The problem is that consumers aren’t going to buy specialized machines and the literally hundreds of possible combinations of media (in a rainbow of colors) necessary to print real and useful products like broken light fixtures and kitchen drawer handles. Think about where you’re going to store, at the ready, all the media necessary to print out useful stuff at a moment’s notice. How much will that cost up front? Is it shelf stable? Does it throw off dangerous fumes? Has it been tested by Good Housekeeping and Underwriters Laboratories? There’s a reason why Wal-Mart is successful: cheap stuff, that you can buy when you need it, that you don’t have to store in your house until you do need it.

      >> “Another company whose stock you quote, ProtoLabs, don’t even do 3D printing. Their whole business model revolves around quick, accurate subtractive processes (like milling injection moulding tools for example) and not additive processes. So why quote them next to SSYS, DDD and AMAVF?!”

      You are correct and I was wrong to state that Proto-Labs is a 3D printing company. They are not. I regret the error. They are often lumped in with the 3D printing group because they share customer bases and are covered by the same Wall Street analysts. But I had that fact wrong.

      >> “When it comes to creating the models needed for a 3D printer your points have some merit, but companies like DDD, ADSK and others have plans to overcome this with scanning and modelling technology that is free from the constraints of CAD. And don’t forget that all the big CAD players have millions of seats of their software in schools and colleges and have done for years. The next generation of consumers and designers will almost certainly be 3D literate from the get go.”

      Yes, the big CAD players have attempted to propagate adoption of their software by giving it away to schools, but even when it’s offered up for free, it’s still hard to learn. Might “scanning and modeling technology” help as you say? It might, but the more involved it gets, the more it moves from being a convenience to being either a chore, or a craft, like knitting.

      I’ve gotten a lot of feedback on this piece, which was also published elsewhere. Many people (and you are one) seem to think I’m somehow opposed to 3D printing. I’m not, and said as much in the main story.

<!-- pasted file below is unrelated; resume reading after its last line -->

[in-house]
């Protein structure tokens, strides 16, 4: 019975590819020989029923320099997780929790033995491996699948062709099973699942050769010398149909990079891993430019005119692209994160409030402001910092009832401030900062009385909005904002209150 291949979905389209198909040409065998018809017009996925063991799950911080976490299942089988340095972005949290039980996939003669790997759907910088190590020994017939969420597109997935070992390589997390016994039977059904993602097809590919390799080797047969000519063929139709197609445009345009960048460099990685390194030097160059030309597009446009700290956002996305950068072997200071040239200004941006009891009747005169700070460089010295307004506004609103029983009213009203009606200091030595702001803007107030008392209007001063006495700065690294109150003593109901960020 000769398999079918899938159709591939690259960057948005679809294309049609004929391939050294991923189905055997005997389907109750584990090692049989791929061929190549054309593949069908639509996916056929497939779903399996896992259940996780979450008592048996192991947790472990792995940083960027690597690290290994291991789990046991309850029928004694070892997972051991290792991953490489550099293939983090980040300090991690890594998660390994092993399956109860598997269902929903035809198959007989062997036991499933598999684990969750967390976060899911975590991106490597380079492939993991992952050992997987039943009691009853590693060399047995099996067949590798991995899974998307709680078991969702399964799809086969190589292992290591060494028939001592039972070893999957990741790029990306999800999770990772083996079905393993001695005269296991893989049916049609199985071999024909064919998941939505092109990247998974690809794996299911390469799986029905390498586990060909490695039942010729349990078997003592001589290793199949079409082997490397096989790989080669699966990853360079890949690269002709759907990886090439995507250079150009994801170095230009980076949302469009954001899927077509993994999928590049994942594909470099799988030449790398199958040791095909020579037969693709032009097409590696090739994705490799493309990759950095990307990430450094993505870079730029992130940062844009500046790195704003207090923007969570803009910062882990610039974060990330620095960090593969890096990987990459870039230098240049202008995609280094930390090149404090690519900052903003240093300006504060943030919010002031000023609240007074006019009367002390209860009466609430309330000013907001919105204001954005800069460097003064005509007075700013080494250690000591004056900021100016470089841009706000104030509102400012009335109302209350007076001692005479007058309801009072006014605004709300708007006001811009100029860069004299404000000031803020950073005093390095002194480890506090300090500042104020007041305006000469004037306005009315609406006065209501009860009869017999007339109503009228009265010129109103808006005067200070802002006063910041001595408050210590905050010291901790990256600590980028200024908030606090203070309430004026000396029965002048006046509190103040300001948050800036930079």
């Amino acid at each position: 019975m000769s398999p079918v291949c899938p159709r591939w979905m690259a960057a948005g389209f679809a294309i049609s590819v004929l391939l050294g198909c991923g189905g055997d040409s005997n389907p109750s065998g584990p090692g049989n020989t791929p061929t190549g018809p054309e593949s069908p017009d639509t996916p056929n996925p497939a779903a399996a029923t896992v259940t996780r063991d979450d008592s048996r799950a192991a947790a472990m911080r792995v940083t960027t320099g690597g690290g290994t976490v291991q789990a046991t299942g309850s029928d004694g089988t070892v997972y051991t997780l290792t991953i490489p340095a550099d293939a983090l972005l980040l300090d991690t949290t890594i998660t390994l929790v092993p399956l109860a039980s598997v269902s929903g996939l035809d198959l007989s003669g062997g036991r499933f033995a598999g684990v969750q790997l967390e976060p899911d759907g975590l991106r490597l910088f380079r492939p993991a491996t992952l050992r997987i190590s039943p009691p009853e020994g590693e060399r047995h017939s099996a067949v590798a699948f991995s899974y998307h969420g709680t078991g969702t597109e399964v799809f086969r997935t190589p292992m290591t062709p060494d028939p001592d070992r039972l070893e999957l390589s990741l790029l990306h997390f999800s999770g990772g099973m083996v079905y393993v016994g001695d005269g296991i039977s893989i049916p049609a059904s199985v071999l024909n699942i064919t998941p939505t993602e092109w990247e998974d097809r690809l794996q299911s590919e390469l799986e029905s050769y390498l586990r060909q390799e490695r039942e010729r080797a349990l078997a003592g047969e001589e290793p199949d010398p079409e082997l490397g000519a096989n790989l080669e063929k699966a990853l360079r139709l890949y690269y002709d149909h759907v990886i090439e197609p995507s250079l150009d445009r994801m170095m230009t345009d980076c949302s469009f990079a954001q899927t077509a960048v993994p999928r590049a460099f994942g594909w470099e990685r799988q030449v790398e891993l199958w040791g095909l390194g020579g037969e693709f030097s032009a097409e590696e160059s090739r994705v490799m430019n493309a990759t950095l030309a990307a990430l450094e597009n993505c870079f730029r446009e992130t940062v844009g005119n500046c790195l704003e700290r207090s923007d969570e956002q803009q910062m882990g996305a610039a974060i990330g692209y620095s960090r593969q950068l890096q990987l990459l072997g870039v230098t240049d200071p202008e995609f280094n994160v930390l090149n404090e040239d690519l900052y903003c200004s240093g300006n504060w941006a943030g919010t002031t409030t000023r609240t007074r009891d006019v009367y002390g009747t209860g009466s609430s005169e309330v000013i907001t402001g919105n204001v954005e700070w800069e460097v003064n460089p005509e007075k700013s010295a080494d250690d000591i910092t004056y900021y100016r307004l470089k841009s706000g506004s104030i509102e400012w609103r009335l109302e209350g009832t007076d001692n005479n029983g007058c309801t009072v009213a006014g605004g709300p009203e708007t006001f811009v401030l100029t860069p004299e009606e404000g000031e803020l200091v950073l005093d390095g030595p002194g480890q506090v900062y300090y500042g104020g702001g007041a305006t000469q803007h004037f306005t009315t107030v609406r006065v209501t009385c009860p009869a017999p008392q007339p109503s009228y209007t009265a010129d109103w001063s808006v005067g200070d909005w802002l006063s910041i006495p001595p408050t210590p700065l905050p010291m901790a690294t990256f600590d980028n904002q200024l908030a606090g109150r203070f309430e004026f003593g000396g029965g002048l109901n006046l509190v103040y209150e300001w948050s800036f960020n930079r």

In a lot of the feedback I have gotten, I sense that people are confusing their own strong feelings about the empowering aspects of 3D printing with whether or not 3D printing will be a massive consumer market. But those people (and you may be one) are all self-selected to defend 3D printing, because they a) are probably high-IQ people; b) are creatively and mechanically inclined; and c) can envision a better world than the one in which we currently
      live.

      Those are all admirable traits, but together, they are only found in about 1% of the population. Half the population has an IQ of less than 100. They can use a cell phone or a TV because neither requires skill. Never mind being able to do a cost-benefit analysis about whether to make or buy a kitchen drawer handle. 3D printing will continue to be a big business and cheaper printers will grow the market for commercial users and perhaps hobbyists. But 3D printing fans need to stop using themselves as representatives of the larger population.

      Before I finish, let me offer a cautionary example. You can buy a counter-top bread maker on Amazon for a little more than $100. The ingredients for a loaf of bread are shelf stable, widely available, and probably amount to about $3. But the existence of this device hasn’t put a dent in bread sales. Over 2 billion loaves of bread were sold in the U.S. last year. Why? because a loaf of bread is about $3.50 at retail. And it’s already made and in a bag.

      It’s simple: if it’s a commodity, it will always be cheaper to buy it at retail from somebody enjoying economies of scale. If it’s a custom product, it will take time and knowledge to design and create on-the-spot – perhaps from a 3D printer. But the twain never meet. And thus, no mass market. Just a very healthy commercial market for 3D printing.

      Thanks for taking time to comment on my blog post.

      Barry Randall

      Crabtree Asset Management

      • http://www.facebook.com/baleisen B Alan Eisen

        ‘m not sure that I can agree with you on the market. I was a teacher of Physics and Robotics for years. I taught many low IQed kids advanced physics because I made them want to learn it. People can use their cell phones and TVs because they wanted to use them. So they learned. When Joe Couchpototo finds out he can make dashboard nudie statues on his kids printer the market will expand. X-Rated keychains, etc. Remember, porn drives the Internet. Je predicte custom porn products will drive this market to bizarre ends. I can’t wait to make money.

        • oblivia

          Guns, actually. Check out some of the gun-nut websites and you’ll see there’s already a very large community of people printing “lower receivers”. Now anyone can make a weapon at home.

          Then do a similar search for people printing their own dildos…

      • Jonathan

        Great response; that was very well articulated and respectful. Increasingly accurate 3d printers are currently available on kickstarter for under $500 shipped. Some of these are open source and can print over 70% of the components to make a clone of a printer with the printer, not to mention replacement parts. The ability to have a seemingly infinite army of so-so 3D printers for under $5000, paired with increasingly affordable post-processing solutions, surely has the potential to alter some current industries as well as create new ones. This is a different direction than the focus of your article, but one probably worth exploring for investment opportunities.

    • LiftTaxDuty